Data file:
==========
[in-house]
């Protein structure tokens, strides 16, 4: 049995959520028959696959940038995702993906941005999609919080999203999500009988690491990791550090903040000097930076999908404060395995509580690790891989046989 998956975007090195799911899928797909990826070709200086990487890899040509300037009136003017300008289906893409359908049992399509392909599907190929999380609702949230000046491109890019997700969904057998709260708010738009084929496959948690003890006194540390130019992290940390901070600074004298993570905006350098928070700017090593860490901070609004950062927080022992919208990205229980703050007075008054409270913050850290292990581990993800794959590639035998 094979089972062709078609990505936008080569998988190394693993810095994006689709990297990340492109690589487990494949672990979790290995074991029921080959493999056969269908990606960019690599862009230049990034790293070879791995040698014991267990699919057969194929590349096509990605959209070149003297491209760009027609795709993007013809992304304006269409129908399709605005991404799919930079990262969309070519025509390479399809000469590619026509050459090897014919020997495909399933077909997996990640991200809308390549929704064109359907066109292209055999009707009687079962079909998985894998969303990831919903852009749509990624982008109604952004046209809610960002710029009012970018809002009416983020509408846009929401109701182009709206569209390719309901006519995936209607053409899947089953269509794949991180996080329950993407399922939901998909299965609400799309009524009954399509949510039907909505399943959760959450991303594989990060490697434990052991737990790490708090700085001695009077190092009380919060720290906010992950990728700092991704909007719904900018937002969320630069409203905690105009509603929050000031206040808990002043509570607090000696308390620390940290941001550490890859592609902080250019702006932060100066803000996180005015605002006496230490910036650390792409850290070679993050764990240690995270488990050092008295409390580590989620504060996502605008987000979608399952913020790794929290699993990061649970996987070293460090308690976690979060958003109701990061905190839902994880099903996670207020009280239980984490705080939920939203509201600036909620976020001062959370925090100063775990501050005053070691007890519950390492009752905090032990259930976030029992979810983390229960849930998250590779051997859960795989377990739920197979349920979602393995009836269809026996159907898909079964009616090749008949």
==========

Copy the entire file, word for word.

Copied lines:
[in-house]
């Protein structure tokens, strides 16, 4: 049995959520028959696959940038995702993906941005999609919080999203999500009988690491990791550090903040000097930076999908404060395995509580690790891989046989 998956975007090195799911899928797909990826070709200086990487890899040509300037009136003017300008289906893409359908049992399509392909599907190929999380609702949230000046491109890019997700969904057998709260708010738009084929496959948690003890006194540390130019992290940390901070600074004298993570905006350098928070700017090593860490901070609004950062927080022992919208990205229980703050007075008054409270913050850290292990581990993800794959590639035998 094979089972062709078609990505936008080569998988190394693993810095994006689709990297990340492109690589487990494949672990979790290995074991029921080959493999056969269908990606960019690599862009230049990034790293070879791995040698014991267990699919057969194929590349096509990605959209070149003297491209760009027609795709993007013809992304304006269409129908399709605005991404799919930079990262969309070519025509390479399809000469590619026509050459090897014919020997495909399933077909997996990640991200809308390549929704064109359907066109292209055999009707009687079962079909998985894998969303990831919903852009749509990624982008109604952004046209809610960002710029009012970018809002009416983020509408846009929401109701182009709206569209390719309901006519995936209607053409899947089953269509794949991180996080329950993407399922939901998909299965609400799309009524009954399509949510039907909505399943959760959450991303594989990060490697434990052991737990790490708090700085001695009077190092009380919060720290906010992950990728700092991704909007719904900018937002969320630069409203905690105009509603929050000031206040808990002043509570607090000696308390620390940290941001550490890859592609902080250019702006932060100066803000996180005015605002006496230490910036650390792409850290070679993050764990240690995270488990050092008295409390580590989620504060996502605008987000979608399952913020790794929290699993990061649970996987070293460090308690976690979060958003109701990061905190839902994880099903996670207020009280239980984490705080939920939203509201600036909620976020001062959370925090100063775990501050005053070691007890519950390492009752905090032990259930976030029992979810983390229960849930998250590779051997859960795989377990739920197979349920979602393995009836269809026996159907898909079964009616090749008949």